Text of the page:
The California Supreme Court on Thursday overturned a jury verdict that found Qualcomm Inc. liable for third-degree burns suffered by an employee of an electrical contractor who was hired to work on equipment at the company’s San Diego campus.
It was the second time within a month that the high court ruled unanimously against a worker hired as an independent contractor who sued a customer for injuries suffered at the job site.
“The plaintiff sustained atrocious injuries that could have been prevented,” the Supreme Court said in an opinion written by Associate Justice Mariano-Florentino Cuéllar. “But a rule subjecting Qualcomm to tort liability merely for failing to prevent those injuries could easily lead to more, rather than fewer, injuries in future cases.”
The high court issued a similar ruling on Aug. 23 when it reversed a judgment in favor of a window-washer who was injured when he fell off a homeowner’s roof in Los Angeles. The court held that even though a hazardous condition on the roof contributed to the fall, the homeowner was not liable because the contractor was well aware of the unsafe condition.
The American Property Casualty Insurance Association, US Chamber of Commerce, Western States Petroleum Association and California Association of Realtors had filed amicus briefs in the Qualcomm case. The wireless technology company is one of San Diego County’s largest employers.
Attorney Colin Walshock with the Wingert Grebing Brubaker & Juskie law firm, which represented Qualcomm in the case, said a finding of liability would have actually made California workplaces less safe.
“A rule subjecting Qualcomm to tort liability merely for failing to prevent those injuries could easily lead to more, rather than fewer, injuries in future cases,” he said in an email. “For instance, making the hirer liable under the circumstances presented here might incentive hirers to impose and enforce requirements on their contractors that – owing to the hirer’s more limited expertise and experience – actually impede the contractor’s ability to do the job safely. Or it might discourage contractors from engaging more expert contractors at all.”
Jose Martin Sandoval sued Qualcomm and other defendants after suffering third-degree burns to a third of his body when he was struck by an arc flash from a circuit that he did not realize was live.
Qualcomm had hired TransPower Testing to inspect switchgear equipment as it prepared to upgrade onsite turbine generators that supplement the power supply to its plant. Transpower hired Sandoval, an electrical parts and repair specialist with ROS Electrical Supply & Equipment, to assist.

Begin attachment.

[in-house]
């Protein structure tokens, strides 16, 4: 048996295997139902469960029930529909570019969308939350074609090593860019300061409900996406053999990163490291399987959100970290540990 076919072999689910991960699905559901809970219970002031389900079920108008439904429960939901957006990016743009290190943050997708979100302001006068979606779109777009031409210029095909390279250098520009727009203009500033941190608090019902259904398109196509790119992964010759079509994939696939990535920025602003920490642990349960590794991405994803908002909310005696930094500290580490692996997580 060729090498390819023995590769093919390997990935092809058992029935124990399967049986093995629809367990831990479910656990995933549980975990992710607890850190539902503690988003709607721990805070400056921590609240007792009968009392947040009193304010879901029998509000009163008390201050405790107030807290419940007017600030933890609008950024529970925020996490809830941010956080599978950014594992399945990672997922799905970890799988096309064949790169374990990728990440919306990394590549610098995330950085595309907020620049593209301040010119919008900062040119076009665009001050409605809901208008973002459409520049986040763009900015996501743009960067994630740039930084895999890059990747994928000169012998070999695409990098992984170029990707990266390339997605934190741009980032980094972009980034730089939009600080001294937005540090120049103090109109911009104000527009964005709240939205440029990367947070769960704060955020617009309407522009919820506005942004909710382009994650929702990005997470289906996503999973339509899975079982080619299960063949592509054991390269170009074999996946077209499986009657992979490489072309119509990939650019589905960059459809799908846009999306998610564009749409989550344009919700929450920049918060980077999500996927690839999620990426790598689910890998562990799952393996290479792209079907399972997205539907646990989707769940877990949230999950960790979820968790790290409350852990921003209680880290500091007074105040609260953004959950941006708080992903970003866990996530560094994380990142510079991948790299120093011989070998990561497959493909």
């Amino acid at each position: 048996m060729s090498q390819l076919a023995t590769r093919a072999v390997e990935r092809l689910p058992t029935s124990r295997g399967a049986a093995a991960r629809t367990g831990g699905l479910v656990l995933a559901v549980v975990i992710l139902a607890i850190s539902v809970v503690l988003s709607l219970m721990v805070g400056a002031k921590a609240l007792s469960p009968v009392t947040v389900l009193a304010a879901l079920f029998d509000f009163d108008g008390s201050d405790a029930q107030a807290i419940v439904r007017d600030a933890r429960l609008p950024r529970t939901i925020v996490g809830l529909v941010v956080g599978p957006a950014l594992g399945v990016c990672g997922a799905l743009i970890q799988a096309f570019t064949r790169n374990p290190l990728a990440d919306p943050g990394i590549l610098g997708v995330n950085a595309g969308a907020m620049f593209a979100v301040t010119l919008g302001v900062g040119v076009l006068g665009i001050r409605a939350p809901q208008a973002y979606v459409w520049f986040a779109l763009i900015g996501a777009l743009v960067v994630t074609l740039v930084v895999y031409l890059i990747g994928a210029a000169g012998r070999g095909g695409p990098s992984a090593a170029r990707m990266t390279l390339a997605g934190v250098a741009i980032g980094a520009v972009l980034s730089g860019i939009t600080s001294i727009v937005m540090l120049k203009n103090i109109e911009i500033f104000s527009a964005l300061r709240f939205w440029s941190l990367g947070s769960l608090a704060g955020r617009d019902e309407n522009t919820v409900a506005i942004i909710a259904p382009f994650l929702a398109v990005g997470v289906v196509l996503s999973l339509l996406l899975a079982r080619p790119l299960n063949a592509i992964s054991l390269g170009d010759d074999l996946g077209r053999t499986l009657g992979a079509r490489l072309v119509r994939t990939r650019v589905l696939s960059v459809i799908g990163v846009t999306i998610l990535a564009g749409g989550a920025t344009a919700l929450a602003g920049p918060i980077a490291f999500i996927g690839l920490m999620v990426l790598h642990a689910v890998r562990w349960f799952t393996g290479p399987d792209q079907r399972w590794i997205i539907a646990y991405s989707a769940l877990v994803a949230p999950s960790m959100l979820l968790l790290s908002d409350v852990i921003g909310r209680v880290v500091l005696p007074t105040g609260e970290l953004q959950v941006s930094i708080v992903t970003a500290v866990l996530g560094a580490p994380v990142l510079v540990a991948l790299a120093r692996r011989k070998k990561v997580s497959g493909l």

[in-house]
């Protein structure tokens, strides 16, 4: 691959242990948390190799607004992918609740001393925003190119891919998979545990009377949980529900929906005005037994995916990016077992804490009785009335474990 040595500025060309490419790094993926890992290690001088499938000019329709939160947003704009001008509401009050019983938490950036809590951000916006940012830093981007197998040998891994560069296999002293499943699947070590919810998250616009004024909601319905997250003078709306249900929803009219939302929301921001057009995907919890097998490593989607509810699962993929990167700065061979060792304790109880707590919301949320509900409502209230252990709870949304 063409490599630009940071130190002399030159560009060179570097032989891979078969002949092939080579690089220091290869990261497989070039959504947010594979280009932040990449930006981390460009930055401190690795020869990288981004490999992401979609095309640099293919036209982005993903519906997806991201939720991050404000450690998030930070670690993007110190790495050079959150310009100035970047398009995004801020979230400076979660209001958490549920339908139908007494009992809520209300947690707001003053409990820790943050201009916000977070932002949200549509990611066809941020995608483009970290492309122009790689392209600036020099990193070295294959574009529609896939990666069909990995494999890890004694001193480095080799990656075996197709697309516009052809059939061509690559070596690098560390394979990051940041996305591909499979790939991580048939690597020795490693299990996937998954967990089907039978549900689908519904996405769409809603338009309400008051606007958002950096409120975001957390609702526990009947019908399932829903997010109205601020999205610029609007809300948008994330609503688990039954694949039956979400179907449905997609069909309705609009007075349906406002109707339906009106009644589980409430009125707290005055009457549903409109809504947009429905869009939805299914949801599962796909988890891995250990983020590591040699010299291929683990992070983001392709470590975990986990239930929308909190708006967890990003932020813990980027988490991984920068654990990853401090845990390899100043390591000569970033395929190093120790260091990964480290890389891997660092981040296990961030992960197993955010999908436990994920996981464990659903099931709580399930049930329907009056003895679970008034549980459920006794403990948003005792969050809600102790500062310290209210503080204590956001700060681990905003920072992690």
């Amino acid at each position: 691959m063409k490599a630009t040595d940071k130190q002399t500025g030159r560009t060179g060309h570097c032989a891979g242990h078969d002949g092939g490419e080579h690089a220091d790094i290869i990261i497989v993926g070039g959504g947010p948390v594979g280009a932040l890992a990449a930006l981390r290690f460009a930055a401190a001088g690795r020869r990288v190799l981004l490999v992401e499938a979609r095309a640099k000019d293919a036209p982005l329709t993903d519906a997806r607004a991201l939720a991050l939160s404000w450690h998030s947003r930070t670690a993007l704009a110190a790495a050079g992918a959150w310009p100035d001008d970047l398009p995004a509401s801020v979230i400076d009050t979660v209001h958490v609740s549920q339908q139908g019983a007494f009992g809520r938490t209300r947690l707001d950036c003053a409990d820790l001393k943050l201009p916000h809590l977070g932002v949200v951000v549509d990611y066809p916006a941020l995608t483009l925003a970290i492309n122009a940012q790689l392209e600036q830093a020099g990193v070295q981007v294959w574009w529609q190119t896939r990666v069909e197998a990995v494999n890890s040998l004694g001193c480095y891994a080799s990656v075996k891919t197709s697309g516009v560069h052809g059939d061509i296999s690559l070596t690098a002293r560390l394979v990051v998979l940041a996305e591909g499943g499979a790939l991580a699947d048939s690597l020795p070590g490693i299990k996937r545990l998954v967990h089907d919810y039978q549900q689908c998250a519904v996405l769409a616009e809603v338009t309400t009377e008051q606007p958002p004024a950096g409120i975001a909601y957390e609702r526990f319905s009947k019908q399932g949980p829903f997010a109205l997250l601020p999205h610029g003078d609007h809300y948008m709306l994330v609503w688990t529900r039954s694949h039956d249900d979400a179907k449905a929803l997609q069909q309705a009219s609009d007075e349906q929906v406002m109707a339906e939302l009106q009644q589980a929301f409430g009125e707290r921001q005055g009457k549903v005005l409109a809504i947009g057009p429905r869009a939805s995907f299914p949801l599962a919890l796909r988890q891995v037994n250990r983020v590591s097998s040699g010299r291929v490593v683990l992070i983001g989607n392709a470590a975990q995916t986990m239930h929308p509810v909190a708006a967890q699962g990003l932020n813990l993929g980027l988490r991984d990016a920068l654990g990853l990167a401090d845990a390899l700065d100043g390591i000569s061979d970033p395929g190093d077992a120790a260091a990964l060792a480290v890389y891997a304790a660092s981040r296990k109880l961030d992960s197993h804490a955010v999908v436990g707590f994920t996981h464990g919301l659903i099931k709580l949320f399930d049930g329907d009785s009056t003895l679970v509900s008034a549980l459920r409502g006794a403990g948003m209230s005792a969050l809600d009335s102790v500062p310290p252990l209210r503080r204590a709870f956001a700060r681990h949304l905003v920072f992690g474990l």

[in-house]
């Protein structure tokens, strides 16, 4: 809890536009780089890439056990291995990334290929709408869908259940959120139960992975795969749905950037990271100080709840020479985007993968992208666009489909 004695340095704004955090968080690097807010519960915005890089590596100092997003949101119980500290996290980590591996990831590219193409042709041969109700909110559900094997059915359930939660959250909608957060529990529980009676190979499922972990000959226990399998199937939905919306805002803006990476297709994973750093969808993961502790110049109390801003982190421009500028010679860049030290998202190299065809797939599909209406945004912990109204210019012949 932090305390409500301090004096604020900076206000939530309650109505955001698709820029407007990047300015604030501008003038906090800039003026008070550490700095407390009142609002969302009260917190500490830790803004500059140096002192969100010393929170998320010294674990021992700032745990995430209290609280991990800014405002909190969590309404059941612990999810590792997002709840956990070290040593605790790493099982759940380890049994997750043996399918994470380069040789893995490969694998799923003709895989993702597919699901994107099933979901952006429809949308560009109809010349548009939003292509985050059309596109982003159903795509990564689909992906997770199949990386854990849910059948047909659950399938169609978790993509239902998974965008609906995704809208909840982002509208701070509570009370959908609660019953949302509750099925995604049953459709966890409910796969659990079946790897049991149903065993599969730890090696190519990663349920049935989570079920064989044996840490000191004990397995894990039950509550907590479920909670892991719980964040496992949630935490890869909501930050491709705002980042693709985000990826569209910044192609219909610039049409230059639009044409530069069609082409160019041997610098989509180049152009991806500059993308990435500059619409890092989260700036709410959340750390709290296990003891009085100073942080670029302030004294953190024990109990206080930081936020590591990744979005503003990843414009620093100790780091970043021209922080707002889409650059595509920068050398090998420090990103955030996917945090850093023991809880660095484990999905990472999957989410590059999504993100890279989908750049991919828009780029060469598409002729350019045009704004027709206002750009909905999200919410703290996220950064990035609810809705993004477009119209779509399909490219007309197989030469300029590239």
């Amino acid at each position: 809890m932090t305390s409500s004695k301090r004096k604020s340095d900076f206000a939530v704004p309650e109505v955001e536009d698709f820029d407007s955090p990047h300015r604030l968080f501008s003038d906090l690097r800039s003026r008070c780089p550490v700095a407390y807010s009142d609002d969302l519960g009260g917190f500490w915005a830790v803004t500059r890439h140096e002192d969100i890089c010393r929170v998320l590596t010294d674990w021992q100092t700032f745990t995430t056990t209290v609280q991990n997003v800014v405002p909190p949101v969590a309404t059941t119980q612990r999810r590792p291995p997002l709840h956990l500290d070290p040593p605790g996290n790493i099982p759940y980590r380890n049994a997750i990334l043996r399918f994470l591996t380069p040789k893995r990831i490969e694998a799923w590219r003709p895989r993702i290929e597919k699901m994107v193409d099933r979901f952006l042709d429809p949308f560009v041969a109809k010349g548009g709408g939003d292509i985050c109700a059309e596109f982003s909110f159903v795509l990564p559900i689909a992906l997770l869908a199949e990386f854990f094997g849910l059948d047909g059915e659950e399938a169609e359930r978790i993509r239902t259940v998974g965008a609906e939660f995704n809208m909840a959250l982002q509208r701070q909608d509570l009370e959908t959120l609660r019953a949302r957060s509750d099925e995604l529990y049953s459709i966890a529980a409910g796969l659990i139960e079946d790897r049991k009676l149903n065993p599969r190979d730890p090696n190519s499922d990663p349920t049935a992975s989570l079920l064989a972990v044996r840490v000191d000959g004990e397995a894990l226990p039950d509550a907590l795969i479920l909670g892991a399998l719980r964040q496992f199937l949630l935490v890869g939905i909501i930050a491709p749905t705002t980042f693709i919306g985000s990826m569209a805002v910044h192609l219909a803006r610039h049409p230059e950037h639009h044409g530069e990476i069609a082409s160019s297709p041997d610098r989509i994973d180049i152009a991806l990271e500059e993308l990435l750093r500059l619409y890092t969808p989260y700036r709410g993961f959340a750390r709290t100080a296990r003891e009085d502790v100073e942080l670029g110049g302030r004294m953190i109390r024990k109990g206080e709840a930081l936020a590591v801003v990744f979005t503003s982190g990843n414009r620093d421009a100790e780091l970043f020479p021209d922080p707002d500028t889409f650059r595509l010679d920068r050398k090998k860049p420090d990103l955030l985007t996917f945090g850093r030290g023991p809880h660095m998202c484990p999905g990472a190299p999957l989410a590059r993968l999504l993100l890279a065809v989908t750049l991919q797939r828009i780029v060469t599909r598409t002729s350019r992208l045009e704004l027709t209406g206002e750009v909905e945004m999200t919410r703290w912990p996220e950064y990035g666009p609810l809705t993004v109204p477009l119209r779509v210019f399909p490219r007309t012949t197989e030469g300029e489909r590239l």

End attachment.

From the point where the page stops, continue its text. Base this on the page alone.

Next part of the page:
Qualcomm employees powered down the circuits that Transpower had been hired to inspect. During a safety briefing, Qualcomm’s plant operator told Transpower President Frank Sharghi, Sandoval and other employees that some circuits in the switchgear would remain live. Qualcomm removed the panels that protected the circuits that it had powered down, but left panels on the cabinets that contained circuits that would remain live.
After the briefing was concluded, however, Sharghi asked one of his employees to remove one of panels covering a live circuit so he could take photographs for a previous, unrelated inspection. Later, Sandoval attempted to measure equipment in the cabinet that contained the live circuit, unaware that power was still running through it.
His metal tape measure triggered an arc flash that burned his face, neck, torso and arms. He had to undergo several skin graft surgeries and was hospitalized for more than a month. The accident left him without full use of his left arm.
Sandoval filed suit against Qualcomm, TransPower and his employer. Qualcomm filed a motion for summary judgment, arguing that it had delegated responsibility for safety to an independent contractor. The San Diego County Superior Court denied the motion.
A jury returned a special verdict finding Qualcomm liable because it had retained control over the safety conditions of the worksite and that its negligence was a substantial factor in causing Sandoval’s injuries. It awarded $7 million in damages and apportioned 46% of the fault to Qualcomm, 45% to TransPower and 9% to Sandoval.
Qualcomm appealed, but the 4th District Court of Appeal affirmed the verdict.
The Supreme Court said that in previous rulings create a presumption that a party who hires an independent contractor delegates to that contractor all responsibility for the safety of the contractor’s workers. A plaintiff can overcome that presumption if the hirer withholds critical safety information or retains control of activities directly related to the contracted work and uses that control in a way that contributes to the injury.
The court said the record shows that Qualcomm disclosed all concealed hazards to Transpower, leaving only the retained control exception in play.
Sandoval argued that Qualcomm took responsibility for the power-down procedure, so it was responsible for all power-related hazards. The Supreme Court disagreed.
“Once Qualcomm turned over control of the worksite, any tort duties Qualcomm had with respect to the safety of that site presumptively became TransPower’s duties,” the opinion says.
The court noted that Qualcomm had left the protective panels covering thelive circuits bolted on and did not ask Transpower to remove them. Holding a hirer liable in such circumstances may actually impede the contractor’s ability to do a job safely, or discourage hirers from engaging expert contractors at all, the court said.
“We retain here the balance struck in our past decisions recognizing a rule that hirers who fully and effectively delegate work to a contractor owe no tort duty to that contractor’s workers,” the opinion says.
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